Comic Review: Cold Spots #4

Darryll Robson Darryll Robson
Expert Contributor
November 20th, 2018

Lifetime reader of comics and fan of Planet of the Apes. When the two combine I can barely contain myself. Image, Boom and Titan comics fight for shelf space with Doctor Who DVDs.

Comic Review: Cold Spots #4
Comics
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Cullen Bunn’s hunted house story takes a new horrific twist as the secrets of the secluded house are revealed in Cold Spots #4. The horror comic, published by Image Comics and created by Cullen Bunn and artist Mark Torres, has a classic horror movie feel and creates an atmosphere of tension akin to the first half of the Netflix series The Haunting of Hill House.

Credit: Image Comics

In this chapter the Quarrels, creepy homeowners, lead Grace, Sixth Sense type child, down into the heart of the house where they expect her to talk to the beast from below. They have been preparing the girl for precisely this moment, but the sudden arrival of Grace’s father has expedited things.

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Meanwhile, Dan, Grace’s father, has not been dissuaded from trying to take his daughter away, despite the attempt on his life. He re-enters the house, weapon in hand, but is he going to make it in time?

Cullen Bunn has written an old-school horror story based on creepy atmospheres and unsettling scenes. This has more in common with the 1963 film The Haunting than it does with the 1999 remake. There is no reliance on over the top violence to provide the scares. Instead, Bunn adopts a much subtler approach. The ghosts are apparitions, they are in the background, only to be seen out of the corner of your eye.

This uncomfortable atmosphere is brilliantly rendered by artist Mark Torres who uses unbalanced compositions and water coloured backgrounds to give the setting an unearthly feel. The characters are unstable in their surroundings, so the reader doesn’t get a sense of safety.

Credit: Image Comics

There is a bold use of black throughout, creeping into the panels or highlighting characters. It’s like the approaching evil, slowly taking over the house and then the town. It creates a claustrophobic atmosphere that is closing in on the central characters, enveloping them and trapping them in the house. The only character that doesn’t seem affected by this darkness is Grace who Torres always illustrates with a lightness, an ethereal glow which reflects her innocence but also her, so far, understated power.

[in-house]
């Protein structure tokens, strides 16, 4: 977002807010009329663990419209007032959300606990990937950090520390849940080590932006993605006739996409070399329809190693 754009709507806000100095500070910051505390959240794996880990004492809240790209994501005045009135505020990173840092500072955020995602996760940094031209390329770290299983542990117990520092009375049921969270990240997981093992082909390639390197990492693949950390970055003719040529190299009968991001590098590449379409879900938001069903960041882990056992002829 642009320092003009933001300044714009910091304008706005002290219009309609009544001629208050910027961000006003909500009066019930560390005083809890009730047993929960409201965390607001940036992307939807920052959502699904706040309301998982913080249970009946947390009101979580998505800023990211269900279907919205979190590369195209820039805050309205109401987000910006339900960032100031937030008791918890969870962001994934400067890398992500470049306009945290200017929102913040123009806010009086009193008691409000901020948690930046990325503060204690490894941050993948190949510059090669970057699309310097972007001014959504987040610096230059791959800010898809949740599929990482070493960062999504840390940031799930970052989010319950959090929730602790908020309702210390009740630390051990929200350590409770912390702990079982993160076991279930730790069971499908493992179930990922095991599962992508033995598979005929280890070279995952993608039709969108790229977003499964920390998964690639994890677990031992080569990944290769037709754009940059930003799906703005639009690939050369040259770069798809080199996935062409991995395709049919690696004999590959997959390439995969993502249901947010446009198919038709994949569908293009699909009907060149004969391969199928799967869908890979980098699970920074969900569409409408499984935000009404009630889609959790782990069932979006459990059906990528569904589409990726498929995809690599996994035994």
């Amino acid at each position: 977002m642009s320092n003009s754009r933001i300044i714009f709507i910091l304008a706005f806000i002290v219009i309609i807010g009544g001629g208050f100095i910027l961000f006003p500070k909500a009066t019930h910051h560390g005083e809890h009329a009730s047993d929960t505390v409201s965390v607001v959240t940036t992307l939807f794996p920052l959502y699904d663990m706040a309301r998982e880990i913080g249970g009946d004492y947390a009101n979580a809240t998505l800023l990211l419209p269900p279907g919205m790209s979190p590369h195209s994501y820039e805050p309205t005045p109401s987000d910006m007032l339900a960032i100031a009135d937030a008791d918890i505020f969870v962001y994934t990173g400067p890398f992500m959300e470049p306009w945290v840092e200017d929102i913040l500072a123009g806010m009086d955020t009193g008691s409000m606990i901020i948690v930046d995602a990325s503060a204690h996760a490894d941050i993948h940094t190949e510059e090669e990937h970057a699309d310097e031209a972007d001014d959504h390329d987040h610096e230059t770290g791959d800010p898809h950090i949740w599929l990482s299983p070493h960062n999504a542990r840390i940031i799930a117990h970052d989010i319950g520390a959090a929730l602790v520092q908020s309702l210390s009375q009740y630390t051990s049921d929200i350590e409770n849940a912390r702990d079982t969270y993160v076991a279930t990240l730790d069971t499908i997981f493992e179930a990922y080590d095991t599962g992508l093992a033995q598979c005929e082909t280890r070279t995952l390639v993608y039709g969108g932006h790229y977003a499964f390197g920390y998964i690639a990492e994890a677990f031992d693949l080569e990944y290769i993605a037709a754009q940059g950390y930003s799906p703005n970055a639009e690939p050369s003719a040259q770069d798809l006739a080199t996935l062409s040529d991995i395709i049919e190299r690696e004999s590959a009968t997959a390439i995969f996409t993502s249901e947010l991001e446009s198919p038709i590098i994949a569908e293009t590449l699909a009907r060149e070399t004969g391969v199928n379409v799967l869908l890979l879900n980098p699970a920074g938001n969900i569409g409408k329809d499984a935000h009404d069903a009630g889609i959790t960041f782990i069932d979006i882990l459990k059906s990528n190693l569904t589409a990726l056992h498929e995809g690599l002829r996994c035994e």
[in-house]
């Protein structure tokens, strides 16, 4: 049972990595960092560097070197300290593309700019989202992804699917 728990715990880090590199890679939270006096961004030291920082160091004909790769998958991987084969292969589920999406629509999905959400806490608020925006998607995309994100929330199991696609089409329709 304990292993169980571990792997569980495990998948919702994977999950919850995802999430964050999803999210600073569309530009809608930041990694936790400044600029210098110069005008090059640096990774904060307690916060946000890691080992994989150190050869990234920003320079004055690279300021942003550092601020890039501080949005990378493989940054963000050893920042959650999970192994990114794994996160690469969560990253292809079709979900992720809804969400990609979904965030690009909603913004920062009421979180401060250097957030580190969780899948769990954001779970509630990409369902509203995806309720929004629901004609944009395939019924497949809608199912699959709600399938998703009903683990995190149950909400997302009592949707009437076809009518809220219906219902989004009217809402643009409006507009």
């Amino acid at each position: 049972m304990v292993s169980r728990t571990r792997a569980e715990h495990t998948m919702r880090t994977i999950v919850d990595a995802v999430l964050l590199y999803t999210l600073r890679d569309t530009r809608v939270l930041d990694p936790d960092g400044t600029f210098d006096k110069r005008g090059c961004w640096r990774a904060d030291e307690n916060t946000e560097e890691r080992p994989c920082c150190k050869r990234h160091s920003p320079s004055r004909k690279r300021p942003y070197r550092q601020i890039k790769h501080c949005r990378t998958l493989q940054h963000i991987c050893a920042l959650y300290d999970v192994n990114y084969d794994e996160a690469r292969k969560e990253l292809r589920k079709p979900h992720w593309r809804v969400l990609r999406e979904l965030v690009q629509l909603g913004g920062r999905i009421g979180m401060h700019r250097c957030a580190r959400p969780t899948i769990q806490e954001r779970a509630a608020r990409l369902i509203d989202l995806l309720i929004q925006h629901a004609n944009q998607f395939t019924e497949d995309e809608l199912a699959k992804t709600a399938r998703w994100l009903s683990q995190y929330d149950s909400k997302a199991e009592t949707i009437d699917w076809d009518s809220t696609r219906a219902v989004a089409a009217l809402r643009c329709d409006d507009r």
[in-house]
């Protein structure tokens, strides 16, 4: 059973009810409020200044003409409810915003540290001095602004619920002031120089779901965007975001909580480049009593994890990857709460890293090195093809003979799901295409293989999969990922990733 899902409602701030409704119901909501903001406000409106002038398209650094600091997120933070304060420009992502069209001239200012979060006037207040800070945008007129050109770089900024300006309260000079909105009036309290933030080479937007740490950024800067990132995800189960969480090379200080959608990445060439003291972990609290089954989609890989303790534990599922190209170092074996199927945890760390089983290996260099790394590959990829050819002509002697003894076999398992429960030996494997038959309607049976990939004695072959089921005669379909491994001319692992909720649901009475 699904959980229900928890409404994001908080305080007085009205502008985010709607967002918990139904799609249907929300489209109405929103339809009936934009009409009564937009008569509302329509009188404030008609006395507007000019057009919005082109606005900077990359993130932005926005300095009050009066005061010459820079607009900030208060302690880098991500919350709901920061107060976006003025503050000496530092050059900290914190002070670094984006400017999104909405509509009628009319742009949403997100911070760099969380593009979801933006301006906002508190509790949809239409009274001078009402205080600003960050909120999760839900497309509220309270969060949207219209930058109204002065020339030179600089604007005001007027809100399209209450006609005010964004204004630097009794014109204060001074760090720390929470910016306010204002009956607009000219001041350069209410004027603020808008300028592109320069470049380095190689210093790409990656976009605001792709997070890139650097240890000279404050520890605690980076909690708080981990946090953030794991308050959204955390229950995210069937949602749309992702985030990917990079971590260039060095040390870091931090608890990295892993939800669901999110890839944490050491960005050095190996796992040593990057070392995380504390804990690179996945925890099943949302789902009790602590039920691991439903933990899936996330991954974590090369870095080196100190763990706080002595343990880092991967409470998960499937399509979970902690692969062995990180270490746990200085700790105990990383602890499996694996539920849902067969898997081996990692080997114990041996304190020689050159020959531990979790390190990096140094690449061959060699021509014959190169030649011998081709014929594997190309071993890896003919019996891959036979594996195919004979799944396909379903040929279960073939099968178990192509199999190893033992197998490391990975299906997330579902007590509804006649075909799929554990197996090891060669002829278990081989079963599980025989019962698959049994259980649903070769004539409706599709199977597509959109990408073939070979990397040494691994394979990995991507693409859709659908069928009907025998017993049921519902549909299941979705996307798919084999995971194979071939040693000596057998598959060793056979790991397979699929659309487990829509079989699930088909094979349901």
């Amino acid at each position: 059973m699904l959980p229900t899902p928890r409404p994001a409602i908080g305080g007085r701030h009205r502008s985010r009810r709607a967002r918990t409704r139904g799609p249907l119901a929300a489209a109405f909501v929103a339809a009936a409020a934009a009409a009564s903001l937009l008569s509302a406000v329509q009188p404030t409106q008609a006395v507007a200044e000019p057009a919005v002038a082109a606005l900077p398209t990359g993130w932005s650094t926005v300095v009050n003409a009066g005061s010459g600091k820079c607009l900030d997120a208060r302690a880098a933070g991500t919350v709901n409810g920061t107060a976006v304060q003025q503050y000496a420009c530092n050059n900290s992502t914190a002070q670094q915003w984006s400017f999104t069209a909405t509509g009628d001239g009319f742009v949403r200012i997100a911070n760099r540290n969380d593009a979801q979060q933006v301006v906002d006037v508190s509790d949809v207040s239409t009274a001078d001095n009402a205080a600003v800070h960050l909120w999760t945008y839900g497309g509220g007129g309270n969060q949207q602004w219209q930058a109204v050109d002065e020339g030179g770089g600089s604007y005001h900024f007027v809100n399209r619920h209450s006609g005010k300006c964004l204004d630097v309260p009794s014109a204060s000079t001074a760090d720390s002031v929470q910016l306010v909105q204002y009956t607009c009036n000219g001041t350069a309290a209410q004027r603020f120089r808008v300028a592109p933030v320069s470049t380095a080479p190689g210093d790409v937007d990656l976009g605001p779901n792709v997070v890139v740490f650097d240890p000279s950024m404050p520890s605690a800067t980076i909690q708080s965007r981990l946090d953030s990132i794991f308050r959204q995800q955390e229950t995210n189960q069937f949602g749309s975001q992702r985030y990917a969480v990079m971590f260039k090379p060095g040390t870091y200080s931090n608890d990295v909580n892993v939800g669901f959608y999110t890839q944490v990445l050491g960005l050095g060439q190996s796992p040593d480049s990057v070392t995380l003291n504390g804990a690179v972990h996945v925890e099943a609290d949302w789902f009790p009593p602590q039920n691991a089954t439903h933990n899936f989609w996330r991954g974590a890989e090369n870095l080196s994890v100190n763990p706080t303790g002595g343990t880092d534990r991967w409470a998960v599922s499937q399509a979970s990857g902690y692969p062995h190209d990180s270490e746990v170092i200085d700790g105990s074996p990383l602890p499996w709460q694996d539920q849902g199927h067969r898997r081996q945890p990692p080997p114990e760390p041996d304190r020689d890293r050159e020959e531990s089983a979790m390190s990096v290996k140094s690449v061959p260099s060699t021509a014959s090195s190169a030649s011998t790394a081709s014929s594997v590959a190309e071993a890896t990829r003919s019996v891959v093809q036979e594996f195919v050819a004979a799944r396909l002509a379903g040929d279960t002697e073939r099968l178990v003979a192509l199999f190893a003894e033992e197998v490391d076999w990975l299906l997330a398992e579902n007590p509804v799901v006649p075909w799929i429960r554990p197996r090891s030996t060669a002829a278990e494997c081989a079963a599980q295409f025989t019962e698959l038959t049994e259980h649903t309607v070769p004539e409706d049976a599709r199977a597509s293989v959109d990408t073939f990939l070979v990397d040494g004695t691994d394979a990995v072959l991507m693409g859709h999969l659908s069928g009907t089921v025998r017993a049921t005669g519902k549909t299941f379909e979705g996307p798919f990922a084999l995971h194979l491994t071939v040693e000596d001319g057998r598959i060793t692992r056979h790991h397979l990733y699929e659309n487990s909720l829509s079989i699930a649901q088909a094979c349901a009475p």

Torres uses a lot of detail and shadow work for most of his characters, helping them to emote, but with Grace, he uses simple, fine lines and a minimal amount of detail. This is to separate and distance her from everyone else because she is something special, different from her family and the Quarrels. This issue starts to deal with that difference, and Bunn slowly twists the reader’s expectation of what that difference is.

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Simon Bowland’s lettering emphasises essential story elements and reminds the reader how dire the situation appears to be. This issue is about building tension from the very beginning, and Bowland makes sure that speech follows the right beats so that the narrative doesn’t peak to soon or fall flat. He breaks up text within panels, producing a sequence of linked speech balloons that forces breaks between each sentence, controlling the speed at which the reader moves through the boards, and on through the pages. This slows the reading down and allows the tension to build in the narrative.

Credit: Image Comics

Cold Spots is a slow-building, creepy horror tale. It is reminiscent of the work Ray Fawkes in design and execution. The emphasis on atmosphere over scare tactics makes it a more thoughtful read and gets under your skin. The final few pages are wonderfully designed and are a perfect ghost story sequence. However, as with all excellent horror stories, Cold Spots is about a family in trouble, and it is that aspect of the comic that will make the reader come back month after the month.

Darryll Robson is a Contributor to ComiConverse. He has a much underused Twitter account: @DarryllRobson, and his website comiccutdown.com where he writes more about comics.

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